This week’s prompt:
An astronomer, “I hate to ask, but…”, a donut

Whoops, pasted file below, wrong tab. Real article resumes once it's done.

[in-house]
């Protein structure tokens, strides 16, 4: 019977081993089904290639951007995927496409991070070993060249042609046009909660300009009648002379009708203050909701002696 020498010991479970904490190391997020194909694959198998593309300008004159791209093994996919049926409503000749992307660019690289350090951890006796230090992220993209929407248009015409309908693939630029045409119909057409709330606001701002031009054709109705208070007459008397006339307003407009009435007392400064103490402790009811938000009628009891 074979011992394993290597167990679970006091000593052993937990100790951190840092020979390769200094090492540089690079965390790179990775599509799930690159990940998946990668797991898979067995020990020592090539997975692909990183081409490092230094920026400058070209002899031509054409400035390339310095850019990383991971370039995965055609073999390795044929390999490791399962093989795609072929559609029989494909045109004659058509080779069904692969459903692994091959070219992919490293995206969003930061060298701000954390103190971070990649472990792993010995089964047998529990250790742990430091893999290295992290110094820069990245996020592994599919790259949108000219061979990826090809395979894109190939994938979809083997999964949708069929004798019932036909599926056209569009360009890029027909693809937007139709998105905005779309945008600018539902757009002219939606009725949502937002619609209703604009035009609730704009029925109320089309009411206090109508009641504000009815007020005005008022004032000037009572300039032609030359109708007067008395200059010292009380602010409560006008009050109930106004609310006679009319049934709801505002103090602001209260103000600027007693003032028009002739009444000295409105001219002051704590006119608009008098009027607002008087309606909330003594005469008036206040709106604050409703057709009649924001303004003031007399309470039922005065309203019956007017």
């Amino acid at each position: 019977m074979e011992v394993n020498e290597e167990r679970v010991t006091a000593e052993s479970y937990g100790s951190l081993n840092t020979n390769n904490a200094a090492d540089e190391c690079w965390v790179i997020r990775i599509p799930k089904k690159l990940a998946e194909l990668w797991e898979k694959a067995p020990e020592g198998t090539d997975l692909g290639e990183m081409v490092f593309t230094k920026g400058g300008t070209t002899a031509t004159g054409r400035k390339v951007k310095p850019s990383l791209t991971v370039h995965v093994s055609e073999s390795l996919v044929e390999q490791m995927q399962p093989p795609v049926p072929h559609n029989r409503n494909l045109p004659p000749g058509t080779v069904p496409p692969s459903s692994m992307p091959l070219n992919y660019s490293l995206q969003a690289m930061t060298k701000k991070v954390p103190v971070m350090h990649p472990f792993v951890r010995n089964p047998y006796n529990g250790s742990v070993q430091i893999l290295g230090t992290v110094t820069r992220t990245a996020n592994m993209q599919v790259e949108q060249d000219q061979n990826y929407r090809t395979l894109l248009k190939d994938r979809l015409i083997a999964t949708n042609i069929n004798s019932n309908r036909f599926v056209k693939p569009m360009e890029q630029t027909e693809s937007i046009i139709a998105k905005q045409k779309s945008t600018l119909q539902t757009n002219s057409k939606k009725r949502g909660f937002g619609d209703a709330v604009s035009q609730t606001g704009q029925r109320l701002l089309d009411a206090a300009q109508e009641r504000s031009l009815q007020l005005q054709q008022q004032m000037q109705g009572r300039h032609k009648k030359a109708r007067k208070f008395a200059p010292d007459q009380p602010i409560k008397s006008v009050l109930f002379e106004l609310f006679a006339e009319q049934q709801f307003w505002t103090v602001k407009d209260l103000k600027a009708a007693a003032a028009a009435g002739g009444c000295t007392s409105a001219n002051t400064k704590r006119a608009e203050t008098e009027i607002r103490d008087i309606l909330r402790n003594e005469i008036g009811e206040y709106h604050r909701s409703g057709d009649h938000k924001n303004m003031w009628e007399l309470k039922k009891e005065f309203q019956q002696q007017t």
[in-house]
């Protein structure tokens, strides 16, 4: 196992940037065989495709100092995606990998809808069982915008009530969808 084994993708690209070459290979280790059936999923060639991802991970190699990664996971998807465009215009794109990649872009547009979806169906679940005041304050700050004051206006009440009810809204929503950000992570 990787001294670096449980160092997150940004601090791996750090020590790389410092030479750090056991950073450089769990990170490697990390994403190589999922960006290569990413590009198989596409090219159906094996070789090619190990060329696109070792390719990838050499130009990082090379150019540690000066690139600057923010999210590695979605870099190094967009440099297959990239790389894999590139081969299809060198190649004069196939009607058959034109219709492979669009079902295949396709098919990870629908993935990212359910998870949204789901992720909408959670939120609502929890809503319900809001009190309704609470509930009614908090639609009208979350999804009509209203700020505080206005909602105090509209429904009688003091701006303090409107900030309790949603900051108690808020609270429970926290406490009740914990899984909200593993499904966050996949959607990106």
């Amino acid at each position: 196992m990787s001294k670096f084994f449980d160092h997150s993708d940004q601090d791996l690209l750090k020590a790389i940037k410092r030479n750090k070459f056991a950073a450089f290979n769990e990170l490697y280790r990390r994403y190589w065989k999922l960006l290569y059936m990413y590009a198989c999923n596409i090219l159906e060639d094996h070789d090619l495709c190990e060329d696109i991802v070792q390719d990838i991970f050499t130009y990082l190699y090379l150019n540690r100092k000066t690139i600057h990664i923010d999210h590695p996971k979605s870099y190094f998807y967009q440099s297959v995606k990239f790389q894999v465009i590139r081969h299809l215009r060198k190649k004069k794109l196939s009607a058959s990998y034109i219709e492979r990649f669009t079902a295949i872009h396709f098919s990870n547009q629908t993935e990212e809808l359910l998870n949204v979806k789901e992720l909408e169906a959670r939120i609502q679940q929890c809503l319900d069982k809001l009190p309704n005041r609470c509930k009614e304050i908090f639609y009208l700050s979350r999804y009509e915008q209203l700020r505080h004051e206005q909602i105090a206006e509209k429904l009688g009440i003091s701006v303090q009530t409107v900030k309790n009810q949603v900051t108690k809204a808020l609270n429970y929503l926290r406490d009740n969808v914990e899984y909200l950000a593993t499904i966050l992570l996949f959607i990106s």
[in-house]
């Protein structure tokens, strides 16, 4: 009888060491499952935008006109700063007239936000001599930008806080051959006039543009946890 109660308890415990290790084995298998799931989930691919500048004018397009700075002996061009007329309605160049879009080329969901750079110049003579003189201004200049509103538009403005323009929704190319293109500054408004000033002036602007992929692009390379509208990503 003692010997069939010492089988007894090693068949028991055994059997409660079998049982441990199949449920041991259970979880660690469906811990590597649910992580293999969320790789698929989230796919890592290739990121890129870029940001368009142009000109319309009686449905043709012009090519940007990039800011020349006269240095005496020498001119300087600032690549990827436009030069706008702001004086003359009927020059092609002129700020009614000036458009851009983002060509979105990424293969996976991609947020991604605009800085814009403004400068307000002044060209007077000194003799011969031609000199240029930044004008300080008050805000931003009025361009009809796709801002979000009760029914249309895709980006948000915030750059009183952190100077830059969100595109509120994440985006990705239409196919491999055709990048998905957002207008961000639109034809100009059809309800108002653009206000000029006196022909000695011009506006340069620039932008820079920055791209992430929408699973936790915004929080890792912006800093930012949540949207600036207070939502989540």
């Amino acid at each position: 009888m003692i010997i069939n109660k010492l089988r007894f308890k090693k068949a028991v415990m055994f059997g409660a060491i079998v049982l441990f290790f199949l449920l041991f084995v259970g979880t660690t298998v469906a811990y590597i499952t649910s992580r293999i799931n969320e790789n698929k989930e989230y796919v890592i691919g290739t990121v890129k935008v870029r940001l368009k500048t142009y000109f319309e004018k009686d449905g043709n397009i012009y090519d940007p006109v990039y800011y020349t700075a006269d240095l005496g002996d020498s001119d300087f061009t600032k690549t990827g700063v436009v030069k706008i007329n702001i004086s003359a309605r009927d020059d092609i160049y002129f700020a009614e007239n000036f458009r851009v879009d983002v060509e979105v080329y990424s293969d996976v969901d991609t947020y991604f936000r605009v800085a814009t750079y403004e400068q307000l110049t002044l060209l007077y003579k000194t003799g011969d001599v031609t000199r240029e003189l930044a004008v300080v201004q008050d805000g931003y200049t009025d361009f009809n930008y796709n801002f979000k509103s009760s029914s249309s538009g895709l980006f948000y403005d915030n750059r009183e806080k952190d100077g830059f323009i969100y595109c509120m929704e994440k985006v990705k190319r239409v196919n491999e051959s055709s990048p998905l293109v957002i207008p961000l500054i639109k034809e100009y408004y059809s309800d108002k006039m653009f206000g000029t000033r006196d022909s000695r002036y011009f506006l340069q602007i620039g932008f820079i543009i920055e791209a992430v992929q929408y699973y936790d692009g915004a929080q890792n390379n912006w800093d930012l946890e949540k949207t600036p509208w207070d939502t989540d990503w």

The stars were lovely tonight. Of course, they were always lovely as far as Dan was concerned. It was his job and his passion to look at them. Tonight he was focusing on his favorite binary system. He had a grant to take measurements and determine if there was a possibility of life on any of the planets of the system. Dan leaned back in his chair and stretched. These wee hours of the morning were his favorite. Quiet, calm, no interruptions. Around him computers hummed and recorded measurements and data. The strip of sky he could see through the observatory dome was perfect in its cold beauty. Tiny pricks of light, each a potential home for life. A home for someone just like him, looking into their sky and thinking the same thoughts. Some people thought his job was boring, but he loved it. Even the countless hours in the dark quiet of the observatory. He was perfectly alone, the only soul awake in this starry field. It made his heart happy. It made him the keeper of secrets and dreams. “Excuse me,” a warm tenor voice said behind him, and Dan almost fell out of his chair in his surprise. His arms and legs did graceless windmill and his heart leapt into his throat. He spun around and saw someone standing in the shadows near the door. He had not heard it open. They were not very tall and something seemed off about the proportions. “Damn it, Eddy,” Dan resettled his glasses on his face and straightened his coat, trying to regain a small fraction of his dignity. “You almost game me a coronary!” “We are not the one you call Eddy,” the voice said. It sounded off as well. Almost human, but not quite. Coupled with the odd shape, Dan had the feeling that this must be like the uncanny valley sensation people get around too advanced an AI. “Ok, sure, whatever. Have your fun,” Dan said, still sore at being startled. “I hate to ask,” the figure held up something. A box. Possibly a box of donuts. Dan remembered seeing a box in the break room earlier, but he had paid no attention. They were a chain brand, and he was an admitted Donut snob. “Would it be possible I take this with me?” It asked. “Whatever floats your boat, Eddy, damn things are probably stale, anyway.” “I am not called Eddy,” they said again. “But I thank you for the donut.” It pronounced donut oddly. The emphasis was on the wrong syllable or something. Dan turned back around. Whatever game was being played was not his business. He was here for the stars and the science. The rest could go rot for all he cared. He did not hear anyone open the door, but a quick glance back confirmed that he was once again alone. There was a sudden flash of light. It lit up the night sky and caused the instruments in the room with him to go wild. He rubbed his eyes for a moment and looked around again. He was above the cloud line, lightning was unheard of up here. But that was the only explanation, because he would not admit to giving away donuts to a space alien.